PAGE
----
Salóme Buys-Vermeulen, the winemaker at Doornbosch, home of Lozärn Wines in the Robertson Wine Valley, after tasting a fine Chilean Carménère, decided to plant Carménère on the Estate. Once planted, it was thought at the time to be the only single vineyard Carménère in the winelands.
Carménère was one of the super six of Bordeaux grape varieties. After the phylloxera in the 19th century, Carménère was lost to Bordeaux. Interestingly another ‘forgotten grape’ of Bordeaux, Malbec found its way to Argentina, where it is a huge success. Similarly, Carménère found its way to Chile to find new favour there.
Made by drawing pink juice off Carménère, known as saignée [bleeding], the result is a greater ratio of skin to juice and greater intensity in the red wine made from the remainder.
Today, as Autumn comes to an end, and we get into Winter, I would advise you not to pack away your Rosés until Spring. A premium Rosé like this one is perfect for winter lunches, as a glass on its own, or as an aperitif.
From a clear glass Bordeaux shaped bottle, closed with natural cork. A nod to Carménère’s origin and the cork as a token that Salóme Buys-Vermeulen takes the wine seriously. In the glass, the wine is a vibrant cherry blossom pink. The aromas are of spun sugar, desiccated strawberries and red apples. The palate picks up the on the aromas, and has, from entry an enchanting line of fruit acidity which run through to the long and satisfying aftertaste. The mid palate is generous with its bright red berry fruit.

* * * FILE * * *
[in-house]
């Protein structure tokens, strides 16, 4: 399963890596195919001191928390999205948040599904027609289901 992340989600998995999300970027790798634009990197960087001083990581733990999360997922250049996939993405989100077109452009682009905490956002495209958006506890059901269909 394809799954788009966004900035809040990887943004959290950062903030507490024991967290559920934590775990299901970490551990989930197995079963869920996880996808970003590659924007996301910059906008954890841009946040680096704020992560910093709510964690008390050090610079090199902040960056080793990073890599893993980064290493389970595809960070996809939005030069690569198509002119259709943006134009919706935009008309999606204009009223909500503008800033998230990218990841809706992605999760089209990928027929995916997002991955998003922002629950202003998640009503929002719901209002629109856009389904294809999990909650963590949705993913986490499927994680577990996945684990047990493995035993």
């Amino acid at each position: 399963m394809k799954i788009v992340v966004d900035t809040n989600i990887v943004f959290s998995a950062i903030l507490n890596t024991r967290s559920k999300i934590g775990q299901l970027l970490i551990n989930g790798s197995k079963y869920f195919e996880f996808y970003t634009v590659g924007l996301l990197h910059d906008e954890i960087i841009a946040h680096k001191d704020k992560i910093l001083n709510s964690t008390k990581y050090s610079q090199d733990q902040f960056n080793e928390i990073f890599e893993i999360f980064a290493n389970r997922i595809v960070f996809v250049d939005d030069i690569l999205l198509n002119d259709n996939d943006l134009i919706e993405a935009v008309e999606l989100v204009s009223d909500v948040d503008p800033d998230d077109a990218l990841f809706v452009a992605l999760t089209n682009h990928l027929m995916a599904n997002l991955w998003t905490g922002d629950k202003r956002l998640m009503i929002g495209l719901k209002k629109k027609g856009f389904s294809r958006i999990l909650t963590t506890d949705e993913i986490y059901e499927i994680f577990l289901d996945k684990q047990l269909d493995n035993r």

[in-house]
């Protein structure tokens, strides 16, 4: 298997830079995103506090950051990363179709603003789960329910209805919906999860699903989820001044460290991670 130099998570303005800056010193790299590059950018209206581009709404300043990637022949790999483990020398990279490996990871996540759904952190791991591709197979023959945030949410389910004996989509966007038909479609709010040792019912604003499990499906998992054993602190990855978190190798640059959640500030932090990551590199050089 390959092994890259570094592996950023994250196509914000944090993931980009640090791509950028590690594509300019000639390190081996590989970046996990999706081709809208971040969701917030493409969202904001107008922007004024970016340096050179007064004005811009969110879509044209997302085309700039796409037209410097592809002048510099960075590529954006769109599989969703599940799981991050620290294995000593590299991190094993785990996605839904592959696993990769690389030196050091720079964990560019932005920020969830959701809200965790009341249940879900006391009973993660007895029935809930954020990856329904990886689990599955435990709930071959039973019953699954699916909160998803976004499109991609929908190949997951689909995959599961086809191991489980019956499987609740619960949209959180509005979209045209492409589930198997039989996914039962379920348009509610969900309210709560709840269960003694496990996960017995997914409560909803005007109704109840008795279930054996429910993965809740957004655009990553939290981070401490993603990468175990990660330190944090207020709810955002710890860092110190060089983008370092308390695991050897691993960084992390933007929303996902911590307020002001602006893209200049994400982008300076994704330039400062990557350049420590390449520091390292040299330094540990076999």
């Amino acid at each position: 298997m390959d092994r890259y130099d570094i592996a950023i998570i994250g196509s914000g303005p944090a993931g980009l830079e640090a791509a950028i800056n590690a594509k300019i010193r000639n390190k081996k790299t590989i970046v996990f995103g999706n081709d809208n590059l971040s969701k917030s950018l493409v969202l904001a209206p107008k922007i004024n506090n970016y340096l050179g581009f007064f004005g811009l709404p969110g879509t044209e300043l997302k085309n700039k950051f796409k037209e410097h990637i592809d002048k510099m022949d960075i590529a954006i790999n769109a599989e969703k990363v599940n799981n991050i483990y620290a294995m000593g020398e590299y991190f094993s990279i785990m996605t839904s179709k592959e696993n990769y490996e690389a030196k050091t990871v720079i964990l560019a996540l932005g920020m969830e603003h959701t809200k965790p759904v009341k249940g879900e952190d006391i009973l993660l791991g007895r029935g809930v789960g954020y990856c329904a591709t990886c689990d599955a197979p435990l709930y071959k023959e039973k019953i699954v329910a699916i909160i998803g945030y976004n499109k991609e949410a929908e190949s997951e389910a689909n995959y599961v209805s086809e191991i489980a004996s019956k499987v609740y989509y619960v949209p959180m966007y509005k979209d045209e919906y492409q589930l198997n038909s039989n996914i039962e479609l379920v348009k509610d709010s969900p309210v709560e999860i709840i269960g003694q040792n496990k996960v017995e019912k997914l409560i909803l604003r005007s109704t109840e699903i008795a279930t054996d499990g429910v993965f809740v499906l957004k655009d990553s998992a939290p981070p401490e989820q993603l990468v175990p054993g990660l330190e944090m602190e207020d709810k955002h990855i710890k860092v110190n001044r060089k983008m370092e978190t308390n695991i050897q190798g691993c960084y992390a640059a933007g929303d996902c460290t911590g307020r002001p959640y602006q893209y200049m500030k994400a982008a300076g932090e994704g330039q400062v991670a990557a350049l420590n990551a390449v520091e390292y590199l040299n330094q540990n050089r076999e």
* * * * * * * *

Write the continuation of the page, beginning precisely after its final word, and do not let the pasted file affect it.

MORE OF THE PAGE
The Lozärn Carménère Rosé 2019 is a serious Rosé and while a great glass on its own, it goes perfectly with a dish of steamed prawns with aioli. Excellent also with smoked chicken or fish like Snoek or Angelfish. One of the prettiest dishes I have seen for a long time is Dianne Bibby’s Chinese Mandarin Chicken Tray Bake. So delicious too. Click HERE for her recipe.
Read more about Lozärn Wines from Robertson – CLICK HERE